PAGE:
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PlantFiles: Lead Tree, White Tamarind, Leucaena
Leucaena leucocephala

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Family: Mimosaceae
Genus: Leucaena (loo-KAY-nuh) (Info)
Species: leucocephala (loo-koh-SEF-uh-lus) (Info)

Synonym:Leucaena leucocephala subsp. leucocephala

14 members have or want this plant for trade.

Category:
Trees

Height:
6-8 ft. (1.8-2.4 m)
8-10 ft. (2.4-3 m)
10-12 ft. (3-3.6 m)
12-15 ft. (3.6-4.7 m)
15-20 ft. (4.7-6 m)
20-30 ft. (6-9 m)
30-40 ft. (9-12 m)

Spacing:
12-15 ft. (3.6-4.7 m)

Hardiness:
USDA Zone 9a: to -6.6 C (20 F)
USDA Zone 9b: to -3.8 C (25 F)
USDA Zone 10a: to -1.1 C (30 F)
USDA Zone 10b: to 1.7 C (35 F)
USDA Zone 11: above 4.5 C (40 F)

Sun Exposure:
Full Sun

Danger:
Unknown - Tell us

Bloom Color:
Cream/Tan

Bloom Time:
Blooms all year

Foliage:
Evergreen
Herbaceous

Other details:
May be a noxious weed or invasive
Drought-tolerant; suitable for xeriscaping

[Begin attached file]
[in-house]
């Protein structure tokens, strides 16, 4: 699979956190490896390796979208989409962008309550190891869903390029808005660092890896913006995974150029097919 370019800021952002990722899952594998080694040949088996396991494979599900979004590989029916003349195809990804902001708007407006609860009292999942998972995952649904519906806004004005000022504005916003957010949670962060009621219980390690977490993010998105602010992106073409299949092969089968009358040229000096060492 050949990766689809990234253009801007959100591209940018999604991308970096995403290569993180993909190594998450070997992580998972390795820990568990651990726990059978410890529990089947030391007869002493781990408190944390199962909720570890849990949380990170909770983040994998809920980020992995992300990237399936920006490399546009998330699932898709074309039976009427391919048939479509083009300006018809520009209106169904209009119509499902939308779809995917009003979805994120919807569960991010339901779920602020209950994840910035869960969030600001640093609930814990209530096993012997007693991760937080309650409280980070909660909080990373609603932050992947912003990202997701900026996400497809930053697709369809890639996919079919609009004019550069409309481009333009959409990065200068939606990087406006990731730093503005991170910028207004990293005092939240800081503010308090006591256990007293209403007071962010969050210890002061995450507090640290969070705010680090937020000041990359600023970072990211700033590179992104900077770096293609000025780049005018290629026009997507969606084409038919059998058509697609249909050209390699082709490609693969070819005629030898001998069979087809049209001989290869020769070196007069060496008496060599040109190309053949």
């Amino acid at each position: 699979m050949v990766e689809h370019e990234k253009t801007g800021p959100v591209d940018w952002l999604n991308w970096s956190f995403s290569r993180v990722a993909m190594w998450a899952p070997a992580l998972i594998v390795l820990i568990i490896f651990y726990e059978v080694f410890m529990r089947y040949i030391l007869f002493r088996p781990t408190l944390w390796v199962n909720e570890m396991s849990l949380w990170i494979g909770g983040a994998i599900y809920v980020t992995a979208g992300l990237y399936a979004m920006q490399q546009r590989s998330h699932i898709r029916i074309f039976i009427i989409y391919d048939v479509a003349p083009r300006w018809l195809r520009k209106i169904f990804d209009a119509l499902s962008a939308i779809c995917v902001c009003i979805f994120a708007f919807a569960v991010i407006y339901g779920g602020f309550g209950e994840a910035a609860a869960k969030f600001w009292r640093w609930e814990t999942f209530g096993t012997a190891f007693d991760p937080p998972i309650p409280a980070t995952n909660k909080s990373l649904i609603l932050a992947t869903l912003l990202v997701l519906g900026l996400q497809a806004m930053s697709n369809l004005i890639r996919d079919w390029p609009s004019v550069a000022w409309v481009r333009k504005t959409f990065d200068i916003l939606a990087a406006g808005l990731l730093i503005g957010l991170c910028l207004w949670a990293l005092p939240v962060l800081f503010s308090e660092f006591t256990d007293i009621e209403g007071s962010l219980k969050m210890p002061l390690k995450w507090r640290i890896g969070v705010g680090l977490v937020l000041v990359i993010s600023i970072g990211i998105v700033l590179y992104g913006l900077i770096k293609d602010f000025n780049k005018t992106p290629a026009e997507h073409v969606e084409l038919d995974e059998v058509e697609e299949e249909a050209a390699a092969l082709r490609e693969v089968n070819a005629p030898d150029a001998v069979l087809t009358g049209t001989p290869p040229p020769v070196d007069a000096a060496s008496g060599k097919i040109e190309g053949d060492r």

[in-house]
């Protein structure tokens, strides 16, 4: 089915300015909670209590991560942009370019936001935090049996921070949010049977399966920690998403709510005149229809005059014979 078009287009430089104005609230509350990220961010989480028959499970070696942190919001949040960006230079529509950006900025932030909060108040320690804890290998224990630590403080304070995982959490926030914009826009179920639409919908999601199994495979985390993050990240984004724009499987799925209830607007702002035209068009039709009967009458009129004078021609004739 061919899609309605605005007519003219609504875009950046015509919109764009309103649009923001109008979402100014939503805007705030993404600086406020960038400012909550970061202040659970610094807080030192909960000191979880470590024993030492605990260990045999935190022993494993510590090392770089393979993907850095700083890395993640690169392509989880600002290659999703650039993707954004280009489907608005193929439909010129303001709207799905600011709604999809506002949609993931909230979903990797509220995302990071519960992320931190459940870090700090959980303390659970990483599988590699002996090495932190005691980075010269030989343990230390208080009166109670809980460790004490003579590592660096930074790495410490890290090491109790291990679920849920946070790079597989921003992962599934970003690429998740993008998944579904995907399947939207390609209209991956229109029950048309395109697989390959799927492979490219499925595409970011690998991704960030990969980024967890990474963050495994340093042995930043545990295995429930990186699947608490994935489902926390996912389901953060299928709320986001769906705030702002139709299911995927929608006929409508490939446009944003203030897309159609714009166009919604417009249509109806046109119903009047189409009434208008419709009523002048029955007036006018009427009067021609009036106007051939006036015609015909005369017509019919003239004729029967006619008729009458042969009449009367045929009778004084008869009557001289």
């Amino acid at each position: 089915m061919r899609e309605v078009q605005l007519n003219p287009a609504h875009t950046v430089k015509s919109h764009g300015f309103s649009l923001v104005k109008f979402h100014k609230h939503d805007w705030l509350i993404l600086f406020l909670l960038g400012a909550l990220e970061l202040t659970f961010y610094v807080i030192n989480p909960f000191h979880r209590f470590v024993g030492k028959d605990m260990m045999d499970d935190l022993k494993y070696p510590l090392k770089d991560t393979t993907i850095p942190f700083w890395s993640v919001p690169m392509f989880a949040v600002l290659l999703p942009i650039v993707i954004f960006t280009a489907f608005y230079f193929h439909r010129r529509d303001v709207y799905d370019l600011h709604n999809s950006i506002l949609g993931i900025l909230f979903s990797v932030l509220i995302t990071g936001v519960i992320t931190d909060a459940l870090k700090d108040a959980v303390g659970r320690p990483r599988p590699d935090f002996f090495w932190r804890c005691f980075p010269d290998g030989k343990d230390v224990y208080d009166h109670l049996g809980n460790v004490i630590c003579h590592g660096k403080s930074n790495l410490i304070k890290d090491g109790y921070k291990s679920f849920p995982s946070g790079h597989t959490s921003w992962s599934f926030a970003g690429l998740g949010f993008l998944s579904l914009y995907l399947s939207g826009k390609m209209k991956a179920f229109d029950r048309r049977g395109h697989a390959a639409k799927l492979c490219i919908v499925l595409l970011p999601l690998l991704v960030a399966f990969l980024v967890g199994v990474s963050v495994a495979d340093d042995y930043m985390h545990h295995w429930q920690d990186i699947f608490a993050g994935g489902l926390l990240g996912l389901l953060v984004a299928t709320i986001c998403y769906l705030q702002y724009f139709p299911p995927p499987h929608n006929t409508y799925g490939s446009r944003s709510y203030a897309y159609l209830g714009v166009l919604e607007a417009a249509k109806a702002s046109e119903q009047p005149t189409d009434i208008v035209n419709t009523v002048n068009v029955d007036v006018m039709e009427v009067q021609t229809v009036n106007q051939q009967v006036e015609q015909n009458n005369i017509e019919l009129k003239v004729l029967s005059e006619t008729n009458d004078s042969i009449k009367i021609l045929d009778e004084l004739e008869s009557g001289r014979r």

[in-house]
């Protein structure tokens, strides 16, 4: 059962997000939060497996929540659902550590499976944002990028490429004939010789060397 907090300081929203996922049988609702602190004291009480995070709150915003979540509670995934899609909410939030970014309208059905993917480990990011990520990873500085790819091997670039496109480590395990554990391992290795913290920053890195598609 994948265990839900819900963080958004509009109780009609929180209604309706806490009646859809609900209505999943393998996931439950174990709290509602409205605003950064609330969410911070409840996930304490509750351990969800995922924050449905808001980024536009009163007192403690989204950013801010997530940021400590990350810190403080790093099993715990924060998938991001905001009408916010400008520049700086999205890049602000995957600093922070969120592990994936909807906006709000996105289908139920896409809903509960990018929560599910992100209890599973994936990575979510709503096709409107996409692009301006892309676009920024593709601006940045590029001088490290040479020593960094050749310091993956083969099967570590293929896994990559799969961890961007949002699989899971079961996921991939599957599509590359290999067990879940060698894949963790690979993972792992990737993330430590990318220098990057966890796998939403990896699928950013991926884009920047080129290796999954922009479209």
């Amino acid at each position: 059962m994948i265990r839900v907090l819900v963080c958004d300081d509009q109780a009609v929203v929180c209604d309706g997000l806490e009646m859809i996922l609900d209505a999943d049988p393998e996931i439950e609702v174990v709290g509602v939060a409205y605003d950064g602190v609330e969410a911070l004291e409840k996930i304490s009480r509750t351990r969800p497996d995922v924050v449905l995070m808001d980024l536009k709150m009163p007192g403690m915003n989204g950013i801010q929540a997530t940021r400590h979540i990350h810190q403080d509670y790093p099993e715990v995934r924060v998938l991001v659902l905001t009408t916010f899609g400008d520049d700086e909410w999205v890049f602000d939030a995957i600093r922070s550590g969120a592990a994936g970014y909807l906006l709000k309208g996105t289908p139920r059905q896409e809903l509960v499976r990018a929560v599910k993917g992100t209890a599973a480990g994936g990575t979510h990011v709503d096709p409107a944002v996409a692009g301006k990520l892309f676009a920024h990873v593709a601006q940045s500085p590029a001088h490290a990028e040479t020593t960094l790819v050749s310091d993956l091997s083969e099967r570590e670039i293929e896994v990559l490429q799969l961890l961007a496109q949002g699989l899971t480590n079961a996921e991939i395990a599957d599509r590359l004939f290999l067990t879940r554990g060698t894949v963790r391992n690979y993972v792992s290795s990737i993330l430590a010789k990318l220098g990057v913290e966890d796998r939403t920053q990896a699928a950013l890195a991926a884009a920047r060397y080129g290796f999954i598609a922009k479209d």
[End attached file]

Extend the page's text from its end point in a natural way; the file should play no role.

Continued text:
Average Water Needs; Water regularly; do not overwater
Requires consistently moist soil; do not let dry out between waterings
Self-sows freely; deadhead if you do not want volunteer seedlings next season

Soil pH requirements:
Unknown - Tell us

Patent Information:
Non-patented

Propagation Methods:
From seed; stratify if sowing indoors

Seed Collecting:
Bag seedheads to capture ripening seed
Seed does not store well; sow as soon as possible

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to view:

By Monocromatico
Thumbnail #1 of Leucaena leucocephala by Monocromatico

By Monocromatico
Thumbnail #2 of Leucaena leucocephala by Monocromatico

By QueenB
Thumbnail #3 of Leucaena leucocephala by QueenB

By Floridian
Thumbnail #4 of Leucaena leucocephala by Floridian

By NativePlantFan9
Thumbnail #5 of Leucaena leucocephala by NativePlantFan9

By NativePlantFan9
Thumbnail #6 of Leucaena leucocephala by NativePlantFan9

By Gustichock
Thumbnail #7 of Leucaena leucocephala by Gustichock

There are a total of 18 photos.